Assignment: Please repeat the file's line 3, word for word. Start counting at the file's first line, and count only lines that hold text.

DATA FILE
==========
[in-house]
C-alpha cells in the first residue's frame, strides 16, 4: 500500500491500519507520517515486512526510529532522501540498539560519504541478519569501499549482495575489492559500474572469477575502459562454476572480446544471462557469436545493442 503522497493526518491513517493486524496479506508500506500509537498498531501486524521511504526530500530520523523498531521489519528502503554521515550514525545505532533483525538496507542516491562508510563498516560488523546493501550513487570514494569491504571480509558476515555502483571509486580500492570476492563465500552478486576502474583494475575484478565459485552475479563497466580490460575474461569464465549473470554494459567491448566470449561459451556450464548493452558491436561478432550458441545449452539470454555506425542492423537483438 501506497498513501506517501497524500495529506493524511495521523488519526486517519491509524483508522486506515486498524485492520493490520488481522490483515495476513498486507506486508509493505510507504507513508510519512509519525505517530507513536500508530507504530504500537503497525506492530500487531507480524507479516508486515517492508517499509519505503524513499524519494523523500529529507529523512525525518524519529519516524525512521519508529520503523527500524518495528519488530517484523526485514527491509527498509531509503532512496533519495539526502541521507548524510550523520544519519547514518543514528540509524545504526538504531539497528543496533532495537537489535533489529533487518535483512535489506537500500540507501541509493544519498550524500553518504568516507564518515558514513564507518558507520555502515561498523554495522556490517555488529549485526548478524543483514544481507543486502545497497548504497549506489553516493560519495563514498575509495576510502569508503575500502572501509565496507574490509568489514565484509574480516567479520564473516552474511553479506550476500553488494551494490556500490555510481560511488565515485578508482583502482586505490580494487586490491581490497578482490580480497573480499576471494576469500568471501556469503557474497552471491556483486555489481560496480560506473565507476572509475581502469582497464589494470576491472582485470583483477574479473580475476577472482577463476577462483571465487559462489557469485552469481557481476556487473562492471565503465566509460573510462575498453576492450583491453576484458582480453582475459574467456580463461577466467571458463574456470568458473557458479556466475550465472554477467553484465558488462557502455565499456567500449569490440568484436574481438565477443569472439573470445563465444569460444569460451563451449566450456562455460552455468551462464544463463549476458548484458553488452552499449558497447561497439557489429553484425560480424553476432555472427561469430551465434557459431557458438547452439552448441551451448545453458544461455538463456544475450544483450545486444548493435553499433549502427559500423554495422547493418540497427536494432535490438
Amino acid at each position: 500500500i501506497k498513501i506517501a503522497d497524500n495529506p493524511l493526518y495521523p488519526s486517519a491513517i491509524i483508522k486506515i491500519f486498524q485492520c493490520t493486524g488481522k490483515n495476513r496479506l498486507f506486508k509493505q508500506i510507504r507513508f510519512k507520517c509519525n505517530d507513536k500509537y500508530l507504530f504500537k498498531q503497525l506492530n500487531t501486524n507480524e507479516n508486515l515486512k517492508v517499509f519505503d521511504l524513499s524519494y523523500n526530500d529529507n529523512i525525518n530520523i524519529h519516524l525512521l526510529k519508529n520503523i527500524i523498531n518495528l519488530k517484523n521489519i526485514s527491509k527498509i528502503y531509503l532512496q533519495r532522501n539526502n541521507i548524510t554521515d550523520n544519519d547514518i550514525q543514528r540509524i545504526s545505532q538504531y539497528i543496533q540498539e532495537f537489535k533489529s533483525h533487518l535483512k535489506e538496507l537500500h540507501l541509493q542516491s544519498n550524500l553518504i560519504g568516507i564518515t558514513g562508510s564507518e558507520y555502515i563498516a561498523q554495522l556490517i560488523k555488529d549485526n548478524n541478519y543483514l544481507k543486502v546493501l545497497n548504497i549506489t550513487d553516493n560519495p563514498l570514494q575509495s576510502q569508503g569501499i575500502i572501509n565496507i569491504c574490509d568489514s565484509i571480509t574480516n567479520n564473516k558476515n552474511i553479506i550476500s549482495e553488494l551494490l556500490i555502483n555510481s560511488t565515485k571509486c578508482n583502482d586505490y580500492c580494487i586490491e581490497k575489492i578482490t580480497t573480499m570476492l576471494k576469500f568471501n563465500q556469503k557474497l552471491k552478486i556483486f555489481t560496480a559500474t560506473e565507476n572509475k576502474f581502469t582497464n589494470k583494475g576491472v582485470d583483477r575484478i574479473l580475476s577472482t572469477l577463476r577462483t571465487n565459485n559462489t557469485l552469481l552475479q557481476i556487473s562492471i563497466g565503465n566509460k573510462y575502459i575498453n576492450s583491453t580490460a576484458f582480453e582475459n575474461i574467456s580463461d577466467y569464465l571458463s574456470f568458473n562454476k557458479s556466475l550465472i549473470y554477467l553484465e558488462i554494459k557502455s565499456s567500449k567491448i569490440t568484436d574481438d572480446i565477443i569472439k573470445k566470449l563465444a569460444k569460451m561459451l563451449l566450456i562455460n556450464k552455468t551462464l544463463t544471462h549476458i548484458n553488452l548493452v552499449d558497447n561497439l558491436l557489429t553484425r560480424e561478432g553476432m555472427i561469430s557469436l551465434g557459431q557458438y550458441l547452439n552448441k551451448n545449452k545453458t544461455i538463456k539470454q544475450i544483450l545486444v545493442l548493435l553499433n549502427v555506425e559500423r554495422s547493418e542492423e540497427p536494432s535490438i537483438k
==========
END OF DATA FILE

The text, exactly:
Amino acid at each position: 500500500i501506497k498513501i506517501a503522497d497524500n495529506p493524511l493526518y495521523p488519526s486517519a491513517i491509524i483508522k486506515i491500519f486498524q485492520c493490520t493486524g488481522k490483515n495476513r496479506l498486507f506486508k509493505q508500506i510507504r507513508f510519512k507520517c509519525n505517530d507513536k500509537y500508530l507504530f504500537k498498531q503497525l506492530n500487531t501486524n507480524e507479516n508486515l515486512k517492508v517499509f519505503d521511504l524513499s524519494y523523500n526530500d529529507n529523512i525525518n530520523i524519529h519516524l525512521l526510529k519508529n520503523i527500524i523498531n518495528l519488530k517484523n521489519i526485514s527491509k527498509i528502503y531509503l532512496q533519495r532522501n539526502n541521507i548524510t554521515d550523520n544519519d547514518i550514525q543514528r540509524i545504526s545505532q538504531y539497528i543496533q540498539e532495537f537489535k533489529s533483525h533487518l535483512k535489506e538496507l537500500h540507501l541509493q542516491s544519498n550524500l553518504i560519504g568516507i564518515t558514513g562508510s564507518e558507520y555502515i563498516a561498523q554495522l556490517i560488523k555488529d549485526n548478524n541478519y543483514l544481507k543486502v546493501l545497497n548504497i549506489t550513487d553516493n560519495p563514498l570514494q575509495s576510502q569508503g569501499i575500502i572501509n565496507i569491504c574490509d568489514s565484509i571480509t574480516n567479520n564473516k558476515n552474511i553479506i550476500s549482495e553488494l551494490l556500490i555502483n555510481s560511488t565515485k571509486c578508482n583502482d586505490y580500492c580494487i586490491e581490497k575489492i578482490t580480497t573480499m570476492l576471494k576469500f568471501n563465500q556469503k557474497l552471491k552478486i556483486f555489481t560496480a559500474t560506473e565507476n572509475k576502474f581502469t582497464n589494470k583494475g576491472v582485470d583483477r575484478i574479473l580475476s577472482t572469477l577463476r577462483t571465487n565459485n559462489t557469485l552469481l552475479q557481476i556487473s562492471i563497466g565503465n566509460k573510462y575502459i575498453n576492450s583491453t580490460a576484458f582480453e582475459n575474461i574467456s580463461d577466467y569464465l571458463s574456470f568458473n562454476k557458479s556466475l550465472i549473470y554477467l553484465e558488462i554494459k557502455s565499456s567500449k567491448i569490440t568484436d574481438d572480446i565477443i569472439k573470445k566470449l563465444a569460444k569460451m561459451l563451449l566450456i562455460n556450464k552455468t551462464l544463463t544471462h549476458i548484458n553488452l548493452v552499449d558497447n561497439l558491436l557489429t553484425r560480424e561478432g553476432m555472427i561469430s557469436l551465434g557459431q557458438y550458441l547452439n552448441k551451448n545449452k545453458t544461455i538463456k539470454q544475450i544483450l545486444v545493442l548493435l553499433n549502427v555506425e559500423r554495422s547493418e542492423e540497427p536494432s535490438i537483438k